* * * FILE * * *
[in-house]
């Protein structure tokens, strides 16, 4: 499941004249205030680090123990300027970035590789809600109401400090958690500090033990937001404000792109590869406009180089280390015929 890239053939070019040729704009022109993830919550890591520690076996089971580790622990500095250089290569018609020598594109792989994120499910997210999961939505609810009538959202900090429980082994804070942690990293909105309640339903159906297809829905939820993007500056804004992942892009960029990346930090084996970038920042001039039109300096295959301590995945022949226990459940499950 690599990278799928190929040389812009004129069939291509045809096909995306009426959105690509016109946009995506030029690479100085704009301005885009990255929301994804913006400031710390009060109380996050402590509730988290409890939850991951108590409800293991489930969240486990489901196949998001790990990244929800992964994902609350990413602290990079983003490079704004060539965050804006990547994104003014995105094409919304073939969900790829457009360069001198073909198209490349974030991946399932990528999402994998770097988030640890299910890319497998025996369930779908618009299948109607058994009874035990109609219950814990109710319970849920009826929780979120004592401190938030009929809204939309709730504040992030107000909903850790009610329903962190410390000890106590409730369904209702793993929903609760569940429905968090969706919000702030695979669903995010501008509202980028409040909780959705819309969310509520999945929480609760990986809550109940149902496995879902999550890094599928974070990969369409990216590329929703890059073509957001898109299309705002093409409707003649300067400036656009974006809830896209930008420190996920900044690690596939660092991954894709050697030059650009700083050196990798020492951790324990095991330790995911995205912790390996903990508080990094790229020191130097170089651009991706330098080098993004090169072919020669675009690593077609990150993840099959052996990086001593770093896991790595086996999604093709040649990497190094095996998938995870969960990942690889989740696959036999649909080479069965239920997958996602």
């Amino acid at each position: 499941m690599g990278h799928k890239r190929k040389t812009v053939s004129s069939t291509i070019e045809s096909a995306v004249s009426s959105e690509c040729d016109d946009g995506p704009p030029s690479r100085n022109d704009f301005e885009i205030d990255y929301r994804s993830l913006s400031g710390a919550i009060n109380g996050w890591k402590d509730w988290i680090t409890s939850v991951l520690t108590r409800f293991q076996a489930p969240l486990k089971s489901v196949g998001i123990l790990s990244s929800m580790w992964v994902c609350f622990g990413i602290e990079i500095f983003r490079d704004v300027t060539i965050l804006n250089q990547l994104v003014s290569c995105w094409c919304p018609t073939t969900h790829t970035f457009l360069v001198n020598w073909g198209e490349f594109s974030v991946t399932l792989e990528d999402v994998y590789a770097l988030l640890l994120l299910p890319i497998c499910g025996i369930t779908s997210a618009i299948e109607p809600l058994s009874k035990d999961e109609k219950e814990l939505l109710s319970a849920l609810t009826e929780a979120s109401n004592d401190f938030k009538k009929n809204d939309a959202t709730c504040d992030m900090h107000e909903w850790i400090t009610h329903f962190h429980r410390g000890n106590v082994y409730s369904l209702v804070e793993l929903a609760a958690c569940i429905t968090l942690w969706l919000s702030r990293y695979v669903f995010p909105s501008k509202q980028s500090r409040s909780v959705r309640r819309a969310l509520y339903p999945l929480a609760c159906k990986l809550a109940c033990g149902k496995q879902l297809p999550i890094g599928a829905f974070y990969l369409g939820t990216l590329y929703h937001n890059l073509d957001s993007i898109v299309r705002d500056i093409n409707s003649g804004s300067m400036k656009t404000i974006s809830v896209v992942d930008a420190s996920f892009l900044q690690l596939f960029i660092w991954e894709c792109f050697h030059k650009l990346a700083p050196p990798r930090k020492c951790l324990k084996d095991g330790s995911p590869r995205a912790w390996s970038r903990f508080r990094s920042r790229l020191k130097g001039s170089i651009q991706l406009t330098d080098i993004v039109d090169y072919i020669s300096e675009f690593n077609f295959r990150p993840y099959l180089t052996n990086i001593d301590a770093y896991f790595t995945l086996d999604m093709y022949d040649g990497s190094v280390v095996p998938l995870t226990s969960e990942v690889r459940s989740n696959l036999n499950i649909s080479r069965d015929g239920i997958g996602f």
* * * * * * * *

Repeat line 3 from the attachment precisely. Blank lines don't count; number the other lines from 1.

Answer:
């Amino acid at each position: 499941m690599g990278h799928k890239r190929k040389t812009v053939s004129s069939t291509i070019e045809s096909a995306v004249s009426s959105e690509c040729d016109d946009g995506p704009p030029s690479r100085n022109d704009f301005e885009i205030d990255y929301r994804s993830l913006s400031g710390a919550i009060n109380g996050w890591k402590d509730w988290i680090t409890s939850v991951l520690t108590r409800f293991q076996a489930p969240l486990k089971s489901v196949g998001i123990l790990s990244s929800m580790w992964v994902c609350f622990g990413i602290e990079i500095f983003r490079d704004v300027t060539i965050l804006n250089q990547l994104v003014s290569c995105w094409c919304p018609t073939t969900h790829t970035f457009l360069v001198n020598w073909g198209e490349f594109s974030v991946t399932l792989e990528d999402v994998y590789a770097l988030l640890l994120l299910p890319i497998c499910g025996i369930t779908s997210a618009i299948e109607p809600l058994s009874k035990d999961e109609k219950e814990l939505l109710s319970a849920l609810t009826e929780a979120s109401n004592d401190f938030k009538k009929n809204d939309a959202t709730c504040d992030m900090h107000e909903w850790i400090t009610h329903f962190h429980r410390g000890n106590v082994y409730s369904l209702v804070e793993l929903a609760a958690c569940i429905t968090l942690w969706l919000s702030r990293y695979v669903f995010p909105s501008k509202q980028s500090r409040s909780v959705r309640r819309a969310l509520y339903p999945l929480a609760c159906k990986l809550a109940c033990g149902k496995q879902l297809p999550i890094g599928a829905f974070y990969l369409g939820t990216l590329y929703h937001n890059l073509d957001s993007i898109v299309r705002d500056i093409n409707s003649g804004s300067m400036k656009t404000i974006s809830v896209v992942d930008a420190s996920f892009l900044q690690l596939f960029i660092w991954e894709c792109f050697h030059k650009l990346a700083p050196p990798r930090k020492c951790l324990k084996d095991g330790s995911p590869r995205a912790w390996s970038r903990f508080r990094s920042r790229l020191k130097g001039s170089i651009q991706l406009t330098d080098i993004v039109d090169y072919i020669s300096e675009f690593n077609f295959r990150p993840y099959l180089t052996n990086i001593d301590a770093y896991f790595t995945l086996d999604m093709y022949d040649g990497s190094v280390v095996p998938l995870t226990s969960e990942v690889r459940s989740n696959l036999n499950i649909s080479r069965d015929g239920i997958g996602f």